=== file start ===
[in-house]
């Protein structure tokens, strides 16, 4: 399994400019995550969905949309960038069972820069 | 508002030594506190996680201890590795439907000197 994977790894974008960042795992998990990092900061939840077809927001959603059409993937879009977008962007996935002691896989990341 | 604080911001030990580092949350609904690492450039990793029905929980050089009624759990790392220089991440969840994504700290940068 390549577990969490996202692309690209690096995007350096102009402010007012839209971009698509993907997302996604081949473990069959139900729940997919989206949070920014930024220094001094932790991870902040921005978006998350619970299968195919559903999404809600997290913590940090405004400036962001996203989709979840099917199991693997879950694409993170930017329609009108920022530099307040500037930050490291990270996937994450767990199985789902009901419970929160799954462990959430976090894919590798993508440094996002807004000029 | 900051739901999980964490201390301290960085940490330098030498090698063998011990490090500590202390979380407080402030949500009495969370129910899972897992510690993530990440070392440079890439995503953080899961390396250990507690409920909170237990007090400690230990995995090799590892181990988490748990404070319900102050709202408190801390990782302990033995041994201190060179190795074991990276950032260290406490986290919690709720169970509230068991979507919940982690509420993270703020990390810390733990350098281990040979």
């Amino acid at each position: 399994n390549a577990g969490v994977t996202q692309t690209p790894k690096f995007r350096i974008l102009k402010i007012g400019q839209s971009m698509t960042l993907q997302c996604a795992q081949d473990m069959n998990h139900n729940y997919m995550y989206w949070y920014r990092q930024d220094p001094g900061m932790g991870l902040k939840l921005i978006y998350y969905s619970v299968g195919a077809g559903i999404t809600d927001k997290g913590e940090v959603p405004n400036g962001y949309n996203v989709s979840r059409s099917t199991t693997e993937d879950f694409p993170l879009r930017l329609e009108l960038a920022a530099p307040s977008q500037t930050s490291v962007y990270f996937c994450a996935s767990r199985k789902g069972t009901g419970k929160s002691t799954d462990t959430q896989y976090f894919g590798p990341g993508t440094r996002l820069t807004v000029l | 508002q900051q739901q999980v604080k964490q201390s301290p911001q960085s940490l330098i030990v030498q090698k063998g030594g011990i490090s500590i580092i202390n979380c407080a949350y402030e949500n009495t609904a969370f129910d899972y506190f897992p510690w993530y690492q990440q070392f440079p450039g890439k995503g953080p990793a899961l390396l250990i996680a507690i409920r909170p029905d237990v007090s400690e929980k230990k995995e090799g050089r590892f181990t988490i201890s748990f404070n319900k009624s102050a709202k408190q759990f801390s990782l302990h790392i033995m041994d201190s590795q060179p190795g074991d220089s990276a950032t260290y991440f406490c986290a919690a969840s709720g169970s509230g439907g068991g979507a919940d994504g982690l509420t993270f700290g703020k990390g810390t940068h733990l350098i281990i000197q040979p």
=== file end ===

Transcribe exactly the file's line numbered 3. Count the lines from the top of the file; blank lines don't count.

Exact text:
């Amino acid at each position: 399994n390549a577990g969490v994977t996202q692309t690209p790894k690096f995007r350096i974008l102009k402010i007012g400019q839209s971009m698509t960042l993907q997302c996604a795992q081949d473990m069959n998990h139900n729940y997919m995550y989206w949070y920014r990092q930024d220094p001094g900061m932790g991870l902040k939840l921005i978006y998350y969905s619970v299968g195919a077809g559903i999404t809600d927001k997290g913590e940090v959603p405004n400036g962001y949309n996203v989709s979840r059409s099917t199991t693997e993937d879950f694409p993170l879009r930017l329609e009108l960038a920022a530099p307040s977008q500037t930050s490291v962007y990270f996937c994450a996935s767990r199985k789902g069972t009901g419970k929160s002691t799954d462990t959430q896989y976090f894919g590798p990341g993508t440094r996002l820069t807004v000029l | 508002q900051q739901q999980v604080k964490q201390s301290p911001q960085s940490l330098i030990v030498q090698k063998g030594g011990i490090s500590i580092i202390n979380c407080a949350y402030e949500n009495t609904a969370f129910d899972y506190f897992p510690w993530y690492q990440q070392f440079p450039g890439k995503g953080p990793a899961l390396l250990i996680a507690i409920r909170p029905d237990v007090s400690e929980k230990k995995e090799g050089r590892f181990t988490i201890s748990f404070n319900k009624s102050a709202k408190q759990f801390s990782l302990h790392i033995m041994d201190s590795q060179p190795g074991d220089s990276a950032t260290y991440f406490c986290a919690a969840s709720g169970s509230g439907g068991g979507a919940d994504g982690l509420t993270f700290g703020k990390g810390t940068h733990l350098i281990i000197q040979p």